PGEx: Policy Alignment - A Study of the Public Governance Exchange

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There is an upside and a downside in the trend toward greater use of distributed governance organizations (DGOs) to deliver public services. They can produce worthwhile operating efficiencies and give adjudicative, regulatory and other public agencies needed independence. At the same time, there are costs. DGOs operate outside of traditional lines of accountability and may also present problems with respect to policy alignment. Distributed governance brings more and often very different players into onto the policy development and service delivery scene including some who seldom interact with the centre of government where most policy projects originate. The challenge is to get them all pulling in the same direction with shared commitment to desired policy outcomes.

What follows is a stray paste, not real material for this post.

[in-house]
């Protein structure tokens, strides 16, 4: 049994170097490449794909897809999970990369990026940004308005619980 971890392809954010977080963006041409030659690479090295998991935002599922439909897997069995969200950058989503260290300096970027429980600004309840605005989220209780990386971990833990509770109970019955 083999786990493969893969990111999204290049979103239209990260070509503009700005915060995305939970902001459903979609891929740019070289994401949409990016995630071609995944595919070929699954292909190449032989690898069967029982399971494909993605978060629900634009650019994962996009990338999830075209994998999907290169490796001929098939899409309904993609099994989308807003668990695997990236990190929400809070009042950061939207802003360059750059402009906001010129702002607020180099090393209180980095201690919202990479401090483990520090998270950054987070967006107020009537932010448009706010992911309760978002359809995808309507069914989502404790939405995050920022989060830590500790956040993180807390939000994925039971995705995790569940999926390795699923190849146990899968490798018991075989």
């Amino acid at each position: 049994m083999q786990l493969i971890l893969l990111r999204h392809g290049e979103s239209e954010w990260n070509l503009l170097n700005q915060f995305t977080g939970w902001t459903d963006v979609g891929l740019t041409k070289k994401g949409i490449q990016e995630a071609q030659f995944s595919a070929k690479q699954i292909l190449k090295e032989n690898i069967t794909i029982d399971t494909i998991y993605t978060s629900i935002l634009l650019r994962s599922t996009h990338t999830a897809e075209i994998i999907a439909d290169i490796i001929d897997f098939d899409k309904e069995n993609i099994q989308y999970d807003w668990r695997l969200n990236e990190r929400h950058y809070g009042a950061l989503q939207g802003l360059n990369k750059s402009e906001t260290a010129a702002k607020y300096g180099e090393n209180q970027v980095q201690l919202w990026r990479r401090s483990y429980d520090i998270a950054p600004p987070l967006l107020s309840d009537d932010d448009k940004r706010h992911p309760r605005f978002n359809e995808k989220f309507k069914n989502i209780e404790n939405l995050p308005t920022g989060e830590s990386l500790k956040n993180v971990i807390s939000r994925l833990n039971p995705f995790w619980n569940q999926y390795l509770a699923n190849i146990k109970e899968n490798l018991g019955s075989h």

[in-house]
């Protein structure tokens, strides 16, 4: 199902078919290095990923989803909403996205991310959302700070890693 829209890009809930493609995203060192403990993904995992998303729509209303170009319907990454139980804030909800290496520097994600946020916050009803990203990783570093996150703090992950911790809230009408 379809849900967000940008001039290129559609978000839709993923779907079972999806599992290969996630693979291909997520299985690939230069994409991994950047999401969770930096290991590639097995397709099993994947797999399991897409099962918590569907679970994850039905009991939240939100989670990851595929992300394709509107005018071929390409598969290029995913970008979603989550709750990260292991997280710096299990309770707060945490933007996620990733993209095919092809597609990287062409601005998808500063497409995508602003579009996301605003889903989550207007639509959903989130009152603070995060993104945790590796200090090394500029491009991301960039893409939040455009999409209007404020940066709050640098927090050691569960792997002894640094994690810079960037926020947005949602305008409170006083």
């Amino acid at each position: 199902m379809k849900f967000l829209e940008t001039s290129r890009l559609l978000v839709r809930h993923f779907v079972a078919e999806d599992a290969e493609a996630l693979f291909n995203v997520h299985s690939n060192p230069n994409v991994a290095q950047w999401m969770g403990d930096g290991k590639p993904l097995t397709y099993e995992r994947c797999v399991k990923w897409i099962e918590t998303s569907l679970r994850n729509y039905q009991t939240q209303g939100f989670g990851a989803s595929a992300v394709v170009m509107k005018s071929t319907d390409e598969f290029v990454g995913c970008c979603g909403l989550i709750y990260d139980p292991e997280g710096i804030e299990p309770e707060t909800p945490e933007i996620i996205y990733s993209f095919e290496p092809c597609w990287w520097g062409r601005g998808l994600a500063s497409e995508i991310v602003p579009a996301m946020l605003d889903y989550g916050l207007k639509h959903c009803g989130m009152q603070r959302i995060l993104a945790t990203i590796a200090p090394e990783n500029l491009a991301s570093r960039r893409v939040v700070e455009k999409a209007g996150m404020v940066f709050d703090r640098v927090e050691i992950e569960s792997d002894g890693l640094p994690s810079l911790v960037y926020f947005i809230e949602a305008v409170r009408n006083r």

This study looked at four major policy initiatives – one federal, two provincial, and one foreign – involving players situated at all points on the IOG’s governance continuum.

About the author

Institute on Governance

Institute on Governance

Founded in 1990, the Institute on Governance (IOG) is an independent, Canada-based, not-for-profit public interest institution with its head office in Ottawa and an office in Toronto. Our mission is ‘advancing better governance in the public interest,’ which we accomplish by exploring, developing and promoting the principles, standards and practices which underlie good governance in the public sphere, both in Canada and abroad.

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